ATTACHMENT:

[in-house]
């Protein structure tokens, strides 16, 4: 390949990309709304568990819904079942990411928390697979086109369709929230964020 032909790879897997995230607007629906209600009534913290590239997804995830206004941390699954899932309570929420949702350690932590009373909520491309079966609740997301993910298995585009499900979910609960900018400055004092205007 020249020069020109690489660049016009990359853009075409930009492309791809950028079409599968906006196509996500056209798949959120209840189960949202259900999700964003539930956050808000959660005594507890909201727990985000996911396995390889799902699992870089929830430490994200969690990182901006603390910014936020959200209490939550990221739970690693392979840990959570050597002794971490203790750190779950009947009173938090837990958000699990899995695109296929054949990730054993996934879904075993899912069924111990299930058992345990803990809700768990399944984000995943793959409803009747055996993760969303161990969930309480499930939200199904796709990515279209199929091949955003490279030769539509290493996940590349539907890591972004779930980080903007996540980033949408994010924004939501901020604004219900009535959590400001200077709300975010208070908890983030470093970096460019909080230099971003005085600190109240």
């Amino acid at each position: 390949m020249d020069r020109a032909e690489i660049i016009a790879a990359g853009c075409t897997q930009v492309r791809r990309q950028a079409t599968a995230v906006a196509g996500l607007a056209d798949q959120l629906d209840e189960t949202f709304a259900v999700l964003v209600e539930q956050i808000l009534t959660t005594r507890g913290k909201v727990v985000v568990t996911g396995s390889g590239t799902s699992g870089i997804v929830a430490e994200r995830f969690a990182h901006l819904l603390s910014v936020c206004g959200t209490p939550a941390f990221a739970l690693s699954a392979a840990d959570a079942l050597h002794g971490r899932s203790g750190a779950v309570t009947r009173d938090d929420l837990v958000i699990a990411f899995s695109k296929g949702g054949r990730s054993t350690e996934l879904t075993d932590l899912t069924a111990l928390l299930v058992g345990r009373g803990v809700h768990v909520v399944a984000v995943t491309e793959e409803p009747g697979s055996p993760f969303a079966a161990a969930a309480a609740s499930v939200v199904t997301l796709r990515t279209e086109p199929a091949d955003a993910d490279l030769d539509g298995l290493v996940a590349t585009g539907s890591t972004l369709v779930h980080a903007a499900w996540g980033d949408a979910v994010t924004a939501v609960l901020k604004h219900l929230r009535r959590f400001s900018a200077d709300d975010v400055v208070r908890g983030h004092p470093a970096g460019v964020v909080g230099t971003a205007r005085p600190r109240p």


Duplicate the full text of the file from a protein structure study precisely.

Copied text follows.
[in-house]
């Protein structure tokens, strides 16, 4: 390949990309709304568990819904079942990411928390697979086109369709929230964020 032909790879897997995230607007629906209600009534913290590239997804995830206004941390699954899932309570929420949702350690932590009373909520491309079966609740997301993910298995585009499900979910609960900018400055004092205007 020249020069020109690489660049016009990359853009075409930009492309791809950028079409599968906006196509996500056209798949959120209840189960949202259900999700964003539930956050808000959660005594507890909201727990985000996911396995390889799902699992870089929830430490994200969690990182901006603390910014936020959200209490939550990221739970690693392979840990959570050597002794971490203790750190779950009947009173938090837990958000699990899995695109296929054949990730054993996934879904075993899912069924111990299930058992345990803990809700768990399944984000995943793959409803009747055996993760969303161990969930309480499930939200199904796709990515279209199929091949955003490279030769539509290493996940590349539907890591972004779930980080903007996540980033949408994010924004939501901020604004219900009535959590400001200077709300975010208070908890983030470093970096460019909080230099971003005085600190109240």
């Amino acid at each position: 390949m020249d020069r020109a032909e690489i660049i016009a790879a990359g853009c075409t897997q930009v492309r791809r990309q950028a079409t599968a995230v906006a196509g996500l607007a056209d798949q959120l629906d209840e189960t949202f709304a259900v999700l964003v209600e539930q956050i808000l009534t959660t005594r507890g913290k909201v727990v985000v568990t996911g396995s390889g590239t799902s699992g870089i997804v929830a430490e994200r995830f969690a990182h901006l819904l603390s910014v936020c206004g959200t209490p939550a941390f990221a739970l690693s699954a392979a840990d959570a079942l050597h002794g971490r899932s203790g750190a779950v309570t009947r009173d938090d929420l837990v958000i699990a990411f899995s695109k296929g949702g054949r990730s054993t350690e996934l879904t075993d932590l899912t069924a111990l928390l299930v058992g345990r009373g803990v809700h768990v909520v399944a984000v995943t491309e793959e409803p009747g697979s055996p993760f969303a079966a161990a969930a309480a609740s499930v939200v199904t997301l796709r990515t279209e086109p199929a091949d955003a993910d490279l030769d539509g298995l290493v996940a590349t585009g539907s890591t972004l369709v779930h980080a903007a499900w996540g980033d949408a979910v994010t924004a939501v609960l901020k604004h219900l929230r009535r959590f400001s900018a200077d709300d975010v400055v208070r908890g983030h004092p470093a970096g460019v964020v909080g230099t971003a205007r005085p600190r109240p």